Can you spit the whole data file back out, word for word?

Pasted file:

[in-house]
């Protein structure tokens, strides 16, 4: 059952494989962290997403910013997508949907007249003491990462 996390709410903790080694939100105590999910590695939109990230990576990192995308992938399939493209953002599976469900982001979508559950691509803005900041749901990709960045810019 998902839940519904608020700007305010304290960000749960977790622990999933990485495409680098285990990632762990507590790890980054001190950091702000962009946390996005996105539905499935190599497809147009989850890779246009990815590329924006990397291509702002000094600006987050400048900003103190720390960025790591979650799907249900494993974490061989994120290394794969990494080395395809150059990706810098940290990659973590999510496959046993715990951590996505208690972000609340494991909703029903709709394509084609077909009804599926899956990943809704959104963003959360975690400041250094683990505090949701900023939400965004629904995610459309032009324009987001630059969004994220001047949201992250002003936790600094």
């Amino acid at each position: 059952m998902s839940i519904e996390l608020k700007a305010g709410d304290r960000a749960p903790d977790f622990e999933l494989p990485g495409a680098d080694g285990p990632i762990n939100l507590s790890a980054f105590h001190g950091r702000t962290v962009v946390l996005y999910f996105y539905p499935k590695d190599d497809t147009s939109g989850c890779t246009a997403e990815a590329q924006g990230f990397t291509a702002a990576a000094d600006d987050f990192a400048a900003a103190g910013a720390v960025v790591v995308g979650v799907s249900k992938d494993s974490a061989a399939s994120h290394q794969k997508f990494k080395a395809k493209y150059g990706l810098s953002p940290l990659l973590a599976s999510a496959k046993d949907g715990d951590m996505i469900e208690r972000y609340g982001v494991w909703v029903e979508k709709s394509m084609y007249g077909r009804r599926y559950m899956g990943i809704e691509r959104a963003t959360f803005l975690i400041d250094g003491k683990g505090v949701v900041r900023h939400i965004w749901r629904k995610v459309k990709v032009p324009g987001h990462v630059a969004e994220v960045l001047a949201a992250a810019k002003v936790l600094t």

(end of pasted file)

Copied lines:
[in-house]
């Protein structure tokens, strides 16, 4: 059952494989962290997403910013997508949907007249003491990462 996390709410903790080694939100105590999910590695939109990230990576990192995308992938399939493209953002599976469900982001979508559950691509803005900041749901990709960045810019 998902839940519904608020700007305010304290960000749960977790622990999933990485495409680098285990990632762990507590790890980054001190950091702000962009946390996005996105539905499935190599497809147009989850890779246009990815590329924006990397291509702002000094600006987050400048900003103190720390960025790591979650799907249900494993974490061989994120290394794969990494080395395809150059990706810098940290990659973590999510496959046993715990951590996505208690972000609340494991909703029903709709394509084609077909009804599926899956990943809704959104963003959360975690400041250094683990505090949701900023939400965004629904995610459309032009324009987001630059969004994220001047949201992250002003936790600094």
């Amino acid at each position: 059952m998902s839940i519904e996390l608020k700007a305010g709410d304290r960000a749960p903790d977790f622990e999933l494989p990485g495409a680098d080694g285990p990632i762990n939100l507590s790890a980054f105590h001190g950091r702000t962290v962009v946390l996005y999910f996105y539905p499935k590695d190599d497809t147009s939109g989850c890779t246009a997403e990815a590329q924006g990230f990397t291509a702002a990576a000094d600006d987050f990192a400048a900003a103190g910013a720390v960025v790591v995308g979650v799907s249900k992938d494993s974490a061989a399939s994120h290394q794969k997508f990494k080395a395809k493209y150059g990706l810098s953002p940290l990659l973590a599976s999510a496959k046993d949907g715990d951590m996505i469900e208690r972000y609340g982001v494991w909703v029903e979508k709709s394509m084609y007249g077909r009804r599926y559950m899956g990943i809704e691509r959104a963003t959360f803005l975690i400041d250094g003491k683990g505090v949701v900041r900023h939400i965004w749901r629904k995610v459309k990709v032009p324009g987001h990462v630059a969004e994220v960045l001047a949201a992250a810019k002003v936790l600094t």